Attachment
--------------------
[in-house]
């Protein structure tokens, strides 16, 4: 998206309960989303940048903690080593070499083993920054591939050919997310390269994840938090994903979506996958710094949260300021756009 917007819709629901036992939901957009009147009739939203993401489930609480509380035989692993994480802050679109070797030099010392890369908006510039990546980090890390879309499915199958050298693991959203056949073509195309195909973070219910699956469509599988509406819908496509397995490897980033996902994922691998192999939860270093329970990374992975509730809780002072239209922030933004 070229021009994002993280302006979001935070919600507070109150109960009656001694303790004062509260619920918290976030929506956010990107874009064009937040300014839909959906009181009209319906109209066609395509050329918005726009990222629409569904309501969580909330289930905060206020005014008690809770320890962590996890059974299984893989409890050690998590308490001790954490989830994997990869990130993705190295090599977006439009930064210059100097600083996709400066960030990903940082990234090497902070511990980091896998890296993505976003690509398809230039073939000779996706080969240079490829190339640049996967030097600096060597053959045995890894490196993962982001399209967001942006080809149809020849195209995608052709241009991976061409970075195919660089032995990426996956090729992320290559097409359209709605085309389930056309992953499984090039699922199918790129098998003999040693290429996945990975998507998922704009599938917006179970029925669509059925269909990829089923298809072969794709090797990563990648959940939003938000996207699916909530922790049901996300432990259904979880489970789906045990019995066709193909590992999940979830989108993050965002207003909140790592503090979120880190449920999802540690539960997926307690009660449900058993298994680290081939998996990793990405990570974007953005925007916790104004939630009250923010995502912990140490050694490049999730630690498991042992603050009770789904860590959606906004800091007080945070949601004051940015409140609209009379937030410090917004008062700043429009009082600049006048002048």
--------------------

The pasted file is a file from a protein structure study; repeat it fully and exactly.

[in-house]
């Protein structure tokens, strides 16, 4: 998206309960989303940048903690080593070499083993920054591939050919997310390269994840938090994903979506996958710094949260300021756009 917007819709629901036992939901957009009147009739939203993401489930609480509380035989692993994480802050679109070797030099010392890369908006510039990546980090890390879309499915199958050298693991959203056949073509195309195909973070219910699956469509599988509406819908496509397995490897980033996902994922691998192999939860270093329970990374992975509730809780002072239209922030933004 070229021009994002993280302006979001935070919600507070109150109960009656001694303790004062509260619920918290976030929506956010990107874009064009937040300014839909959906009181009209319906109209066609395509050329918005726009990222629409569904309501969580909330289930905060206020005014008690809770320890962590996890059974299984893989409890050690998590308490001790954490989830994997990869990130993705190295090599977006439009930064210059100097600083996709400066960030990903940082990234090497902070511990980091896998890296993505976003690509398809230039073939000779996706080969240079490829190339640049996967030097600096060597053959045995890894490196993962982001399209967001942006080809149809020849195209995608052709241009991976061409970075195919660089032995990426996956090729992320290559097409359209709605085309389930056309992953499984090039699922199918790129098998003999040693290429996945990975998507998922704009599938917006179970029925669509059925269909990829089923298809072969794709090797990563990648959940939003938000996207699916909530922790049901996300432990259904979880489970789906045990019995066709193909590992999940979830989108993050965002207003909140790592503090979120880190449920999802540690539960997926307690009660449900058993298994680290081939998996990793990405990570974007953005925007916790104004939630009250923010995502912990140490050694490049999730630690498991042992603050009770789904860590959606906004800091007080945070949601004051940015409140609209009379937030410090917004008062700043429009009082600049006048002048």